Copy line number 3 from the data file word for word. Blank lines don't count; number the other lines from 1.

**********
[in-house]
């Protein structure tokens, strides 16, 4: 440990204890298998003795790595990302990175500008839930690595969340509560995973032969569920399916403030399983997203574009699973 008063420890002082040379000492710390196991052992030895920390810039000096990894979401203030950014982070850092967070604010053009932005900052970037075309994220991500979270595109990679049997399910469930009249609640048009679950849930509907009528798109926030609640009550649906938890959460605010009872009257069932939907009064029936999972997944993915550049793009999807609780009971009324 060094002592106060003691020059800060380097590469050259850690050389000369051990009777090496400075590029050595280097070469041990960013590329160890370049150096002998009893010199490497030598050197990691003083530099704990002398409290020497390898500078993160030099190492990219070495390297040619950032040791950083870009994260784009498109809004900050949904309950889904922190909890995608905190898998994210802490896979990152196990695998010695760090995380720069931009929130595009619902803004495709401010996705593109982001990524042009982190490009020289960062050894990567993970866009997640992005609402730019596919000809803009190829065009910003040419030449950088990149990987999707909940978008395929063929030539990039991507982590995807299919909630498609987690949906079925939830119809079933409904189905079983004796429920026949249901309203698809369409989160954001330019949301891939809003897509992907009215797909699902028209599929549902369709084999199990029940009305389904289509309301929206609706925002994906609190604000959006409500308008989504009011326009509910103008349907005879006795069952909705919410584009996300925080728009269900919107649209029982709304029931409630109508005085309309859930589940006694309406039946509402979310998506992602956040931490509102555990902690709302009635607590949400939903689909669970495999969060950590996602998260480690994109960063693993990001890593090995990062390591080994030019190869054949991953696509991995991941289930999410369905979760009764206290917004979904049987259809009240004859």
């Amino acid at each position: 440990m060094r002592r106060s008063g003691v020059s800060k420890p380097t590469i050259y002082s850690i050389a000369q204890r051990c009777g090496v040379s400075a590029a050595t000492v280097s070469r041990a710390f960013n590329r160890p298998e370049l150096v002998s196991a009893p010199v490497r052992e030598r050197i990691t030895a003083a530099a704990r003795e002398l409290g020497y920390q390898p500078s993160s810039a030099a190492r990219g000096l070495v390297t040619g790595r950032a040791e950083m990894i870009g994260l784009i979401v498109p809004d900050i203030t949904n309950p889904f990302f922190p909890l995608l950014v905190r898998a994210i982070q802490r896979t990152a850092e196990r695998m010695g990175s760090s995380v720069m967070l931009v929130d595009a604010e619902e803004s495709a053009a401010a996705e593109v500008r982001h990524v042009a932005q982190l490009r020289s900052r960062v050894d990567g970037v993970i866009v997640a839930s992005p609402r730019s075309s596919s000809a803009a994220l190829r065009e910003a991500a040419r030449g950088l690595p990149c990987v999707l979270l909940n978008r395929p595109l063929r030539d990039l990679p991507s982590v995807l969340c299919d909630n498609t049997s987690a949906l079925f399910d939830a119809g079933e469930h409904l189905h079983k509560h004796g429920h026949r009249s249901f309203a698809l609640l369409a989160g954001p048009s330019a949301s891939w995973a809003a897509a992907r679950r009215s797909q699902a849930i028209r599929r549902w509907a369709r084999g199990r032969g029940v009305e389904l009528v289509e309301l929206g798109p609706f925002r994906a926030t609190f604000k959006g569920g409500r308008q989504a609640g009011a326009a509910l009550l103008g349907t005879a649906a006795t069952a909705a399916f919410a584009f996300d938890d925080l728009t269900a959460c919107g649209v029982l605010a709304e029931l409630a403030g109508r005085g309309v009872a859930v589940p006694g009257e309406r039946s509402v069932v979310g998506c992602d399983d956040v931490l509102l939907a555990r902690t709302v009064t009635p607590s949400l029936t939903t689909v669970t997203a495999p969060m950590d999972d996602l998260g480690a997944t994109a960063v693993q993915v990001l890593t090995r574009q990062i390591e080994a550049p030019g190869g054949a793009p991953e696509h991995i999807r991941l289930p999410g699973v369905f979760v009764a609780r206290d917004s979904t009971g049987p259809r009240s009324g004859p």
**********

């Amino acid at each position: 440990m060094r002592r106060s008063g003691v020059s800060k420890p380097t590469i050259y002082s850690i050389a000369q204890r051990c009777g090496v040379s400075a590029a050595t000492v280097s070469r041990a710390f960013n590329r160890p298998e370049l150096v002998s196991a009893p010199v490497r052992e030598r050197i990691t030895a003083a530099a704990r003795e002398l409290g020497y920390q390898p500078s993160s810039a030099a190492r990219g000096l070495v390297t040619g790595r950032a040791e950083m990894i870009g994260l784009i979401v498109p809004d900050i203030t949904n309950p889904f990302f922190p909890l995608l950014v905190r898998a994210i982070q802490r896979t990152a850092e196990r695998m010695g990175s760090s995380v720069m967070l931009v929130d595009a604010e619902e803004s495709a053009a401010a996705e593109v500008r982001h990524v042009a932005q982190l490009r020289s900052r960062v050894d990567g970037v993970i866009v997640a839930s992005p609402r730019s075309s596919s000809a803009a994220l190829r065009e910003a991500a040419r030449g950088l690595p990149c990987v999707l979270l909940n978008r395929p595109l063929r030539d990039l990679p991507s982590v995807l969340c299919d909630n498609t049997s987690a949906l079925f399910d939830a119809g079933e469930h409904l189905h079983k509560h004796g429920h026949r009249s249901f309203a698809l609640l369409a989160g954001p048009s330019a949301s891939w995973a809003a897509a992907r679950r009215s797909q699902a849930i028209r599929r549902w509907a369709r084999g199990r032969g029940v009305e389904l009528v289509e309301l929206g798109p609706f925002r994906a926030t609190f604000k959006g569920g409500r308008q989504a609640g009011a326009a509910l009550l103008g349907t005879a649906a006795t069952a909705a399916f919410a584009f996300d938890d925080l728009t269900a959460c919107g649209v029982l605010a709304e029931l409630a403030g109508r005085g309309v009872a859930v589940p006694g009257e309406r039946s509402v069932v979310g998506c992602d399983d956040v931490l509102l939907a555990r902690t709302v009064t009635p607590s949400l029936t939903t689909v669970t997203a495999p969060m950590d999972d996602l998260g480690a997944t994109a960063v693993q993915v990001l890593t090995r574009q990062i390591e080994a550049p030019g190869g054949a793009p991953e696509h991995i999807r991941l289930p999410g699973v369905f979760v009764a609780r206290d917004s979904t009971g049987p259809r009240s009324g004859p």